Microsoft, just tell us what's wrong and how to fix it for 2000

John McCormick

With luck, most GCN readers have headed off possible year 2000 problems in their office PCs and software. Even so, it's important to keep track of last-minute changes, which seem to be surfacing quite often.

Lots of users thought they were home free when they installed Microsoft Corp.'s first year 2000 fix for Windows 98 in January. Then a second fix came out in June. It's tempting to throw up your hands and plan to postpone the final fix until December.

But that won't work. Most federal offices are already dealing with post-1999 dates. It's only the hardware clock problems that take effect in January; software problems can start when you first do a calculation or plan a project extending into next year.

Microsoft's year 2000 information Web site, at www.microsoft.com/year2000/, is valuable for Windows 9x and Windows NT 4.0 help, but the fine print is a killer. For example, when Microsoft touts Windows 98 4.10.98 as 'compliant*,' the asterisk means every prescribed fix must be present.

Government workers who make projections are the likeliest to be affected by older Windows operating systems, which correct wrong century dates only through 2029. A 1/1/30 entry, for example, could be interpreted as Jan. 1, 1930.

Trouble brewing

If you didn't get the December Win98 fix, you might be in for real trouble with such basic components as the Java Virtual Machine. Other fixes are simpler, such as changing the Control Panel to make Internet Explorer display four-digit years.

Even if you have installed Update No. 2 this summer, don't neglect to check back at the Microsoft site no later than mid-December. I for one am not convinced that all of Windows' year 2000 bugs have been found.

The site makes no mention of unresolved problems. Microsoft does not post problems until the patches are ready, and I can't believe that any software vendor manages to fix things as soon as it discovers them.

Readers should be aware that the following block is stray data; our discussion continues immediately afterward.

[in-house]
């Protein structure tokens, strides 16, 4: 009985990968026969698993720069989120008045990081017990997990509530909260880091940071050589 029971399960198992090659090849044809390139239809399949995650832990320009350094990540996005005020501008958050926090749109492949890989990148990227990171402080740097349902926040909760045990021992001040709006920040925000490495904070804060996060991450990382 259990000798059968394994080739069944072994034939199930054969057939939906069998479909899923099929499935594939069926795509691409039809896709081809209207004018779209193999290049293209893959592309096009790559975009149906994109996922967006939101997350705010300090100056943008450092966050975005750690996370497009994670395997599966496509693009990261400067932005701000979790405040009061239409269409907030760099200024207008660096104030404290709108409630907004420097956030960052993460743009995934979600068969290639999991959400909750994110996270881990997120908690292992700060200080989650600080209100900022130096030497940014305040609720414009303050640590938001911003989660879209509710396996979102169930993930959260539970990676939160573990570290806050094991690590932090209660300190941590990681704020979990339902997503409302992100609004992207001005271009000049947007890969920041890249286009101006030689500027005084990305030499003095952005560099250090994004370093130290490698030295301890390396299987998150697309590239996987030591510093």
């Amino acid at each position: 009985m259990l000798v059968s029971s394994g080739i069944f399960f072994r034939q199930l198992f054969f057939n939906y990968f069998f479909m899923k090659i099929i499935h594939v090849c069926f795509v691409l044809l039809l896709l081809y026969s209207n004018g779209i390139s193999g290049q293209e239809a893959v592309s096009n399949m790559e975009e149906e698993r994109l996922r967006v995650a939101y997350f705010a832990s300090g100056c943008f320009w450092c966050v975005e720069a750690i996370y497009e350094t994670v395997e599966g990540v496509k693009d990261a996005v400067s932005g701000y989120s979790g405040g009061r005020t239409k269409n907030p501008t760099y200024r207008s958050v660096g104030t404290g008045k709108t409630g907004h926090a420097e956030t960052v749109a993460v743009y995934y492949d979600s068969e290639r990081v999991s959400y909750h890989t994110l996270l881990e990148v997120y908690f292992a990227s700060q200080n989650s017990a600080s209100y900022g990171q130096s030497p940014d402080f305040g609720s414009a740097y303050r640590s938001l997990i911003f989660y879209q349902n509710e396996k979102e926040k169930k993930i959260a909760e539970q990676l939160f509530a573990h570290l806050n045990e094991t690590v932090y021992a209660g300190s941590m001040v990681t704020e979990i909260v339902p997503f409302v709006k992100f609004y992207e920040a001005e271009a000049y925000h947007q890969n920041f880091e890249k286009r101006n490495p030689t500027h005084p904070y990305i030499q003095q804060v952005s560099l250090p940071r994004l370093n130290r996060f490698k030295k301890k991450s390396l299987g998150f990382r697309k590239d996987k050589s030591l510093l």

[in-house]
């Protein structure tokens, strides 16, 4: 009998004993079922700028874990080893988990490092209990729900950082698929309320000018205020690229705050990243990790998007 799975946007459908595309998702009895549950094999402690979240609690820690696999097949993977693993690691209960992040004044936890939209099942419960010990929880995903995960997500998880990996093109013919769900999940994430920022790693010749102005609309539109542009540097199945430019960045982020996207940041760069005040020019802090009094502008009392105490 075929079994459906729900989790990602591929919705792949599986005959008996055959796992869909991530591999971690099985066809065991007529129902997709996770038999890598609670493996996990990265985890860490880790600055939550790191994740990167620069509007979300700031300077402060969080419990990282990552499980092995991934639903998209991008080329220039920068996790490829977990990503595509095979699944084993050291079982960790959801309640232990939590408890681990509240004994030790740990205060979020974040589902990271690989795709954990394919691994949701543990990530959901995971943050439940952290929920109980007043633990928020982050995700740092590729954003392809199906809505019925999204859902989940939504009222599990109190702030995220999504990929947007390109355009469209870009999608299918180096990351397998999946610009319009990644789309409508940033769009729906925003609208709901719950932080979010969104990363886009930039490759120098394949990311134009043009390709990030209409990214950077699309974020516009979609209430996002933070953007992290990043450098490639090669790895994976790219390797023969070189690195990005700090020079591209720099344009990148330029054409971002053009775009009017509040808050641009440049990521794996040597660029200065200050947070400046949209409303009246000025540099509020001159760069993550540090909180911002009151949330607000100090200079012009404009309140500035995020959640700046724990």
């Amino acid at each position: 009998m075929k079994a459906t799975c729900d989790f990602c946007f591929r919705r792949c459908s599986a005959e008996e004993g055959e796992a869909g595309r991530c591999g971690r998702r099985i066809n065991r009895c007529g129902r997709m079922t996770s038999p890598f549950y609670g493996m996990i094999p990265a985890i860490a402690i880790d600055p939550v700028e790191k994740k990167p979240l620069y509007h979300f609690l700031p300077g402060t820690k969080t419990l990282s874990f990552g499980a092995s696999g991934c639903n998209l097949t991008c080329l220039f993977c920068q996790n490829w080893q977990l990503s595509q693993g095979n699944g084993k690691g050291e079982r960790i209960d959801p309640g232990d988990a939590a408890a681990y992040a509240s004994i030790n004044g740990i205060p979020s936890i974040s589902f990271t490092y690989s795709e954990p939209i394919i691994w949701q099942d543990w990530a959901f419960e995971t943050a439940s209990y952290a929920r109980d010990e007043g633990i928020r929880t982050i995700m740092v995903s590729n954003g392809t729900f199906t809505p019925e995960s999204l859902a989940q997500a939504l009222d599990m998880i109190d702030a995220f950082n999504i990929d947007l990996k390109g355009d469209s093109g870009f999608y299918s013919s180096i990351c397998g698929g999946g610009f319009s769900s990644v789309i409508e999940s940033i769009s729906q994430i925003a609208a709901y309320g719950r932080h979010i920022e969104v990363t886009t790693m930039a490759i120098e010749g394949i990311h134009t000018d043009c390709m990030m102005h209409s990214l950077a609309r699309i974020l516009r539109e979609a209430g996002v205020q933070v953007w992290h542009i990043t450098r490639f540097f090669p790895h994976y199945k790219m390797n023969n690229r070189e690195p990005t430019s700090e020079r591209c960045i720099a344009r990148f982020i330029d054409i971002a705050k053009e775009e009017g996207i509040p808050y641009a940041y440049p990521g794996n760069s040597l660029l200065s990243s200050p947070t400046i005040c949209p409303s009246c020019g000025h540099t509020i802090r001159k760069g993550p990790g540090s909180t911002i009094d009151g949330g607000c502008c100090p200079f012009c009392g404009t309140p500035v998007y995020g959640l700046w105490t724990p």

The site has a fix for Windows 95, too. A complete download, including repairs for Internet Explorer 4.01 and the OS, occupies a hefty 80M.

If your office is considering an upgrade to Win98 to avoid year 2000 hassles, you should read the y2kw95.txt document at uwww.microsoft.com/windows/downloads/bin/w95/y2kw95.txt. Updated in March, it describes how to install the upgrade. Section IV describes the biggest known Win95 problems. Reading it might help you decide whether to switch to Win98 with its own problems, or to fix the Win95 you already know.

If this is all becoming a blur and you need a basic introduction, look at another Microsoft site, at computingcentral.msn.com/guide/year2000/msy2k/introducing/y2khome.asp.

PCs running Windows are obviously the big concern because they are so widespread in government offices, but other OSes are not free of the so-called millennium bugs. For example, check out www.gnu.org/software/year2000-list.html, the Free Software Foundation's site listing what is OK, what isn't OK and what hasn't been tested yet in the Linux arena.

On the untested list are such common tools as grep2.2 and many versions of emacs. A metasite for possible Linux problems, at www.linux.org/help/beginner/year2000.html, has dozens of links.

The good news about all Unix-like operating systems, including Linux and probably even the old OS-9 used in CD-ROM drives, is that they do not store date fields. They count time in seconds starting from 1970. According to www.linux.org.uk/mbug.html and other sites, this method will carry them through 2038. Future 64-bit Unix versions should be good just short of forever.

John McCormick, a free-lance writer and computer consultant, has been working with computers since the early 1960s. E-mail him at poweruser@mail.usa.com

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